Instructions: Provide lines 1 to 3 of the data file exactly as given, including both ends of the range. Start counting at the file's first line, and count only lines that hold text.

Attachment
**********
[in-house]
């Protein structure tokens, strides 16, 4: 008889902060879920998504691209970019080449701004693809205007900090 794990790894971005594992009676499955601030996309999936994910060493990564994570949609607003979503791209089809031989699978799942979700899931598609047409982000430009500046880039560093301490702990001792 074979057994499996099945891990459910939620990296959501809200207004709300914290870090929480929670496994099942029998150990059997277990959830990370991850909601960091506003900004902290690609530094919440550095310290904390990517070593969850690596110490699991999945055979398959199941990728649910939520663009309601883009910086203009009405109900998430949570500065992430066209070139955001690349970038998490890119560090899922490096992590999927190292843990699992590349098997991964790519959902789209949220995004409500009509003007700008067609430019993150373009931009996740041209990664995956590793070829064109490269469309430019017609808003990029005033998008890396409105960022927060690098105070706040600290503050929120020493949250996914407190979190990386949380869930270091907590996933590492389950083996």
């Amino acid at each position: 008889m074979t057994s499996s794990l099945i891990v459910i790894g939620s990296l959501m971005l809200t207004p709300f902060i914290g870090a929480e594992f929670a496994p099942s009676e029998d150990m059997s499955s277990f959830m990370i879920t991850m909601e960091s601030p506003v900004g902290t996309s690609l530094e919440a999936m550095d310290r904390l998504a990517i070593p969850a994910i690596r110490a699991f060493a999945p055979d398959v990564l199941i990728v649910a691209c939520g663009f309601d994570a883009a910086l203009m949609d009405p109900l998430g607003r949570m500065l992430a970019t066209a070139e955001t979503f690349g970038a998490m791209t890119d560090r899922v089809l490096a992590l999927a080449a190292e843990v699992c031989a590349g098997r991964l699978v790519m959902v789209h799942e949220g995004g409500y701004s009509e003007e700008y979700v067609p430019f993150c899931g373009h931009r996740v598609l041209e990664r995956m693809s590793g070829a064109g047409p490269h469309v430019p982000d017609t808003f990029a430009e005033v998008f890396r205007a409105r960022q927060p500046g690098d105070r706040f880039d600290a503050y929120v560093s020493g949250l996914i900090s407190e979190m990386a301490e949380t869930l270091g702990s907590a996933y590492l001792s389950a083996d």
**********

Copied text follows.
[in-house]
């Protein structure tokens, strides 16, 4: 008889902060879920998504691209970019080449701004693809205007900090 794990790894971005594992009676499955601030996309999936994910060493990564994570949609607003979503791209089809031989699978799942979700899931598609047409982000430009500046880039560093301490702990001792 074979057994499996099945891990459910939620990296959501809200207004709300914290870090929480929670496994099942029998150990059997277990959830990370991850909601960091506003900004902290690609530094919440550095310290904390990517070593969850690596110490699991999945055979398959199941990728649910939520663009309601883009910086203009009405109900998430949570500065992430066209070139955001690349970038998490890119560090899922490096992590999927190292843990699992590349098997991964790519959902789209949220995004409500009509003007700008067609430019993150373009931009996740041209990664995956590793070829064109490269469309430019017609808003990029005033998008890396409105960022927060690098105070706040600290503050929120020493949250996914407190979190990386949380869930270091907590996933590492389950083996």
């Amino acid at each position: 008889m074979t057994s499996s794990l099945i891990v459910i790894g939620s990296l959501m971005l809200t207004p709300f902060i914290g870090a929480e594992f929670a496994p099942s009676e029998d150990m059997s499955s277990f959830m990370i879920t991850m909601e960091s601030p506003v900004g902290t996309s690609l530094e919440a999936m550095d310290r904390l998504a990517i070593p969850a994910i690596r110490a699991f060493a999945p055979d398959v990564l199941i990728v649910a691209c939520g663009f309601d994570a883009a910086l203009m949609d009405p109900l998430g607003r949570m500065l992430a970019t066209a070139e955001t979503f690349g970038a998490m791209t890119d560090r899922v089809l490096a992590l999927a080449a190292e843990v699992c031989a590349g098997r991964l699978v790519m959902v789209h799942e949220g995004g409500y701004s009509e003007e700008y979700v067609p430019f993150c899931g373009h931009r996740v598609l041209e990664r995956m693809s590793g070829a064109g047409p490269h469309v430019p982000d017609t808003f990029a430009e005033v998008f890396r205007a409105r960022q927060p500046g690098d105070r706040f880039d600290a503050y929120v560093s020493g949250l996914i900090s407190e979190m990386a301490e949380t869930l270091g702990s907590a996933y590492l001792s389950a083996d």